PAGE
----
I’m of the “life’s too short to stuff a mushroom” school, so I’m not going to be making veggieducken this year, or any other year. (But if you want to make it, I’ll happily eat it.) I’m interested in veggieducken because of how the word was constructed. The fact that it references “turducken” is evidence of how far the latter word has come since it first appeared in print in 1982, courtesy of chef Paul Prudhomme. (Prudhomme’s Magic Seasoning Blends company registered the Turducken trademark in 1986. Yes, we should be capitalizing the word.) Not only is turducken well accepted, if only as an aspiration or a joke*, but with the advent of veggieduckenwe see -ducken evolving into a bound morpheme. Linguists sometimes call bound morphemes cran-morphs, from the cran- in cranberry that now attaches itself to brand names like Cran-Apple. Other familiar cran-morphs include burger and -licious.
In short: The -ducken in veggieducken has nothing to do with duck + chicken; it now communicates the more general idea of “elaborately stuffed/nested food.”
I’ve been researching the rise of online education for a project I’m working on. One of the companies in this growing field has a name that fits nicely into this week’s Life-or-Death theme: Livemocha.
Livemocha was founded in 2007 to bring language learning to a global audience. It currently offers courses in 38 languages, including Arabic, Japanese, Hindi, Urdu, Indonesian, Hebrew, and Turkish. Fees start at about $10 per course; students come from “every country in the world.” The website is elegantly designed, informative, and welcoming.
I originally encountered the Livemocha name out of context, and nothing about it suggested “education” or “language learning” to me. I was uncertain about the pronunciation: did “live” have a short vowel (suggesting an imperative verb) or a long one (suggesting “alive”)? Was “mocha” pronounced with a /k/ in the middle, like the color/coffee drink/city in Yemen; or phonetically, as in “cha-cha-cha”?
So I emailed the company to get the name story. The gracious reply came from Kira Fickensher, Livemocha’s community manager:
Livemocha is 2 parts: Live and Mocha. Live is pronounced lahyv as in “live broadcast” (the adverb/adjective form of the word). It represents live learning, live conversation, live practice - everything language learning should be. Self-study and online learning are such an essential evolution for language learning, because they are far more accessible and practical than traditional methods. But these need not exclude human interaction and immersion. Our approach of using social networking to reduce the barriers of distance actually bring [sic] live practice and immediate feedback into the act of self-study.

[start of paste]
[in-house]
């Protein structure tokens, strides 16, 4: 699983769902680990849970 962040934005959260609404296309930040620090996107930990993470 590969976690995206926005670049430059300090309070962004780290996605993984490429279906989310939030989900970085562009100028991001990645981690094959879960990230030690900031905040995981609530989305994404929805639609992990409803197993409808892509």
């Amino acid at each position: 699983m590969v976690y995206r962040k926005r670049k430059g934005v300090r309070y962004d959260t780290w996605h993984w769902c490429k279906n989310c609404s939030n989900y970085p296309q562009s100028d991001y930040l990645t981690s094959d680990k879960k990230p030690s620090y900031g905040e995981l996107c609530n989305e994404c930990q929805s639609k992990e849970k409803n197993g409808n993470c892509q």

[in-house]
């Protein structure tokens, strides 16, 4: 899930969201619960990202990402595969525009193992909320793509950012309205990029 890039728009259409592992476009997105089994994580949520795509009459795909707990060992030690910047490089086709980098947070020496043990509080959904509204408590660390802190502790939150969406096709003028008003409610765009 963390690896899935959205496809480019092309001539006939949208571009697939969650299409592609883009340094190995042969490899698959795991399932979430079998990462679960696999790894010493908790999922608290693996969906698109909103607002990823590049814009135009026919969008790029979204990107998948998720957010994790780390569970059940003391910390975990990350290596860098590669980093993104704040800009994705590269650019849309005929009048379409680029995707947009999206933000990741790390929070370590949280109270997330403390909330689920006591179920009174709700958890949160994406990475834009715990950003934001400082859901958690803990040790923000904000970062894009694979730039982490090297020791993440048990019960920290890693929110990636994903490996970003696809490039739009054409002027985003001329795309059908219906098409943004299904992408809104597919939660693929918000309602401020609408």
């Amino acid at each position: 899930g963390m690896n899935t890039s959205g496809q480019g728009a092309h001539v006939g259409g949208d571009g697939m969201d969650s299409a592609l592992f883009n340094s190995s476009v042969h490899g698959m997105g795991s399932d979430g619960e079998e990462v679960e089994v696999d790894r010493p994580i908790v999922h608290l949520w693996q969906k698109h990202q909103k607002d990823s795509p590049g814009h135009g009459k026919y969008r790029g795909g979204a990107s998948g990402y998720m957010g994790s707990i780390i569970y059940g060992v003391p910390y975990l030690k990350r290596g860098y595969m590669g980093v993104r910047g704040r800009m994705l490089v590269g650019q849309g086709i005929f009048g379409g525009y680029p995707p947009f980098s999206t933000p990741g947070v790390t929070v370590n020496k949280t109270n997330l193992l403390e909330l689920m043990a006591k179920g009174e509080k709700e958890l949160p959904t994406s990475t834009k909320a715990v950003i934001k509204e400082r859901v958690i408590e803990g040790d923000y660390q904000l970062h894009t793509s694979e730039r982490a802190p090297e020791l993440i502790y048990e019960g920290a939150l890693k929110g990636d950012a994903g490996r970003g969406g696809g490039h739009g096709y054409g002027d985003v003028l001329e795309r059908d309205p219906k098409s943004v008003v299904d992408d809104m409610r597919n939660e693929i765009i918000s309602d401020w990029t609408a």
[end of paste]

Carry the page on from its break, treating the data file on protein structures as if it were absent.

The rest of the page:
The second part of Livemocha is mocha, pronounced like the coffee drink. This is both a nod to our hometown of Seattle, which is known for its coffee culture, and a way of incorporating the ambience and sentiment of a coffee shop, where you can both study by yourself with a laptop or chat with a friend.
I’m glad the company gave this much thought to the name story; too many businesses with puzzling names default to “It’s just a name” or “It’s something our PR agency dreamed up.” And I’m happy to see those positive associations: “live learning” plus “sociable setting.”
But I’m a native English speaker. I wonder how well those meanings translate to a native speaker of, say, Mandarin Chinese (one of the top 10 languages spoken by Livemocha members). The pronunciation isn’t transparent, either: The short I, the ambiguous CH, and the V—pronounced B or W in various languages—could be confounding. Would a native Spanish speaker with no knowledge of English pronunciation be tempted to pronounce the name Lee-bay-MO-tcha?
Then there’s the leap required to get from “Livemocha” to “language learning.” The tagline—“Creating a World without Barriers”—is of only limited help: It could apply to a concert (think Live Aid or LiveNation), an international philanthropy (think Doctors without Borders), or a campaign for wheelchair access. I’m not saying the name and tagline need to be descriptive or pedestrian, but they should provide a clue about what’s being offered here.
My grade for the Livemocha name: B-minus. It’s distinctive and evocative if you speak English, and easy enough to pronounce once you see the word split. (The cursive treatment of the logo makes it a little clearer; an intercap M or a space between the words would be even better.) But it’s an oddly challenging choice for a global brand that focuses on cross-border fluency. It makes me wonder about the thoroughness of the pre-launch linguistic screening.